Commemorating the ‘Tolpuddle Martyrs’: a trade union origin story in brick and stone

There can be few visitors to Tolpuddle over the past twenty years who have resisted the temptation to sit on the bench that forms part of sculptor Thompson Dagnall’s statue the ‘Tolpuddle Six’. Unveiled in 2002 and depicting an anguished George Loveless awaiting transportation to Australia, the work, carved from local Portland stone, has proved a popular addition to the small circuit of sites in … Continue reading Commemorating the ‘Tolpuddle Martyrs’: a trade union origin story in brick and stone

David Isserman (Edge Hill) on transnational syndicalism and industrial unionism in Liverpool and Glasgow, 1905-1926

My research focuses on the history of syndicalism and industrial unionism among maritime workers in Liverpool and Glasgow during the early twentieth century. Both cities were centres of labour unrest during the Edwardian and inter-war years, with Liverpool experiencing the 1911 transport strike and Glasgow being the host city to the dual unionist British Seafarers Union (BSU) and Scottish Union of Dock Labourers (SCUDL). Thanks … Continue reading David Isserman (Edge Hill) on transnational syndicalism and industrial unionism in Liverpool and Glasgow, 1905-1926

The People’s March for Jobs: taking the protest to Westminster

The first People’s March for Jobs had been a great success. Five hundred marchers set off from Liverpool, Yorkshire and South Wales, heading towards Westminster in a conscious echo of the Jarrow Crusade of 1936 and with a similar objective – to highlight the plight of those at the sharp end of government economic policies that were devastating whole industries. Initiated by the North West … Continue reading The People’s March for Jobs: taking the protest to Westminster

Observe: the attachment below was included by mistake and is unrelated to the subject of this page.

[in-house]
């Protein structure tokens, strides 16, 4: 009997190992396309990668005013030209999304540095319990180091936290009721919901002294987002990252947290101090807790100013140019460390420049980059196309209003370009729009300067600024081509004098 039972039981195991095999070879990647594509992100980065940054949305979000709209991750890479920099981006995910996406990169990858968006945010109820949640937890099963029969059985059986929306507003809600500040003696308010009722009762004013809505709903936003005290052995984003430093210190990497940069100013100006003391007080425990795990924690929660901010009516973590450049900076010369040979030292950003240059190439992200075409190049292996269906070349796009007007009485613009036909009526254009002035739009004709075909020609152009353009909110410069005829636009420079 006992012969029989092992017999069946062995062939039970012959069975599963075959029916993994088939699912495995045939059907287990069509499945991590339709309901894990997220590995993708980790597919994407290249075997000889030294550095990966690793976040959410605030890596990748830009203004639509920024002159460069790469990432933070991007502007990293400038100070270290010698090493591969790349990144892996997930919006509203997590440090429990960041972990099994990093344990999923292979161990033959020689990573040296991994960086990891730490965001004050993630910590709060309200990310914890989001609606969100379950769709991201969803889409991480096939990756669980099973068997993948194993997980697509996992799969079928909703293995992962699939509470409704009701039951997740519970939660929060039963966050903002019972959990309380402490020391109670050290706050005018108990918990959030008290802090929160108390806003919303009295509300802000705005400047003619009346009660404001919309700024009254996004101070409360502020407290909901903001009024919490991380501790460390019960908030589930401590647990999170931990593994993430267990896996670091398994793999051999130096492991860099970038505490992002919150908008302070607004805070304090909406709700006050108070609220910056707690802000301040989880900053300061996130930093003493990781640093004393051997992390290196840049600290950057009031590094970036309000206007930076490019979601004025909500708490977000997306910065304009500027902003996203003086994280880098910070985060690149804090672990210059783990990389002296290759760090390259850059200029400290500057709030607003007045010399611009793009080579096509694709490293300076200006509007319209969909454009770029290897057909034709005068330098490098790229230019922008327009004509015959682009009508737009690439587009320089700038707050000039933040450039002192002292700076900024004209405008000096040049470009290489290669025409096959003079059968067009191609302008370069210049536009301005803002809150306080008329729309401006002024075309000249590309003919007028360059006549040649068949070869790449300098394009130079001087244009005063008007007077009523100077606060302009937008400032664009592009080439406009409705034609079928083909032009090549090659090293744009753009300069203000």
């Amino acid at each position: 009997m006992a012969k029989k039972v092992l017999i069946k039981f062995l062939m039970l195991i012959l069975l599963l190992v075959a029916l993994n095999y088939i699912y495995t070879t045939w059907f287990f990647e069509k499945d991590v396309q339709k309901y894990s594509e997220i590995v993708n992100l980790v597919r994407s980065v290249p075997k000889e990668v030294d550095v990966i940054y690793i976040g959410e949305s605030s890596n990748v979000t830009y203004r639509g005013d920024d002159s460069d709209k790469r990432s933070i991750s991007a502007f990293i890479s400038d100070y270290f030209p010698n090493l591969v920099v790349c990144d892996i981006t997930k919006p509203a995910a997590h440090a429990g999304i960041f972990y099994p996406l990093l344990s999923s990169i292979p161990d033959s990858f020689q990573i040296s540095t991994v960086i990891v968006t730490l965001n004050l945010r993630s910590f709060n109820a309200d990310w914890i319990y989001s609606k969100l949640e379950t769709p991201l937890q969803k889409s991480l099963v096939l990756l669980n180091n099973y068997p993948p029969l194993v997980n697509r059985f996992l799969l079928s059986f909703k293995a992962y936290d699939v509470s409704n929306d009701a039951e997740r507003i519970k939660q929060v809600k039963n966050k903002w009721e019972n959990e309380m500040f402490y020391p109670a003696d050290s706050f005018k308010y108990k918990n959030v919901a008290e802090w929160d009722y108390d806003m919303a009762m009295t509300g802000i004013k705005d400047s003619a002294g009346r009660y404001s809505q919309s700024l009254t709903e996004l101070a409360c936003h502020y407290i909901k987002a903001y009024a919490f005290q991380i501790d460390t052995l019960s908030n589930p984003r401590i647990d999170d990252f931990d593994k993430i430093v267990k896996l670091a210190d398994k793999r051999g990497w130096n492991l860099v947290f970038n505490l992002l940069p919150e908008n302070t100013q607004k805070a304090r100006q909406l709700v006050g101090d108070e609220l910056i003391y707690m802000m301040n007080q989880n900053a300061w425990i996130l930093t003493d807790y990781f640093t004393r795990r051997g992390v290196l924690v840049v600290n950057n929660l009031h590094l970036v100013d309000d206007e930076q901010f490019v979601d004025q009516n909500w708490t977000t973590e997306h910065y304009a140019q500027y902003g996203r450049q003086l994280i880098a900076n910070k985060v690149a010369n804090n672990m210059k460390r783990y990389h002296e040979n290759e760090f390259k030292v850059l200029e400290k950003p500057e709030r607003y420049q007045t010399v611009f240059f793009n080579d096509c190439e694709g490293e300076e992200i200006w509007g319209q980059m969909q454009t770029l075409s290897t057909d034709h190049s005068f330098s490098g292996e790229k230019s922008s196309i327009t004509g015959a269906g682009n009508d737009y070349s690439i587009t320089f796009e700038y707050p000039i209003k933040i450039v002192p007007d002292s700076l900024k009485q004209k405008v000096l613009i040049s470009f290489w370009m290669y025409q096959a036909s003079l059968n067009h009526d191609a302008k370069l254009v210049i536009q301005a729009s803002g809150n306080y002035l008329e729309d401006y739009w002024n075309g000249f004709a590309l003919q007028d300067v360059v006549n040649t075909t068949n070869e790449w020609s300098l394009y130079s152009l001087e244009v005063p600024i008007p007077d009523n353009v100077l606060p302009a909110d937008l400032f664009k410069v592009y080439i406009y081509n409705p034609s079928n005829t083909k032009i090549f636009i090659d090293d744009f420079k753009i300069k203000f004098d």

The Edwardes Plan and Your Job: when the 1970s ended and the managerialist 1980s began

By November 1979, the ‘Winter of Discontent’ was long past, Margaret Thatcher was nearing her first Christmas as prime minister, and everything had changed. But if you were looking to identify the exact moment at which the confident trade unionism of the 1970s gave way to the rising managerialism of the 1980s, you could do worse than choose the day that this pamphlet landed on … Continue reading The Edwardes Plan and Your Job: when the 1970s ended and the managerialist 1980s began

GCHQ: a badge of honour for trade unionism

On 14 May 1997, just a fortnight after the landslide election of a Labour government, Foreign Secretary Robin Cook stood up in the House of Commons to announce that a thirteen-year ban on trade union membership at the Government Communication Headquarters (GCHQ) was to be rescinded. The long-promised move brought to an end one of the longest-running industrial disputes in British history, and one of … Continue reading GCHQ: a badge of honour for trade unionism

‘Farewell to convicts’: the long life of a classic trade union image

The medallion shown here was awarded by the TUC for ‘organising services’, as the text on the clasp makes clear. The ‘farewell to the convicts’ design had been commissioned by the TUC for a commemorative badge issued to all delegates to the 1934 Congress, marking the centenary of the Toldpuddle Martyrs’ arrest and transportation to Australia. It depicts a sailing ship under a night sky … Continue reading ‘Farewell to convicts’: the long life of a classic trade union image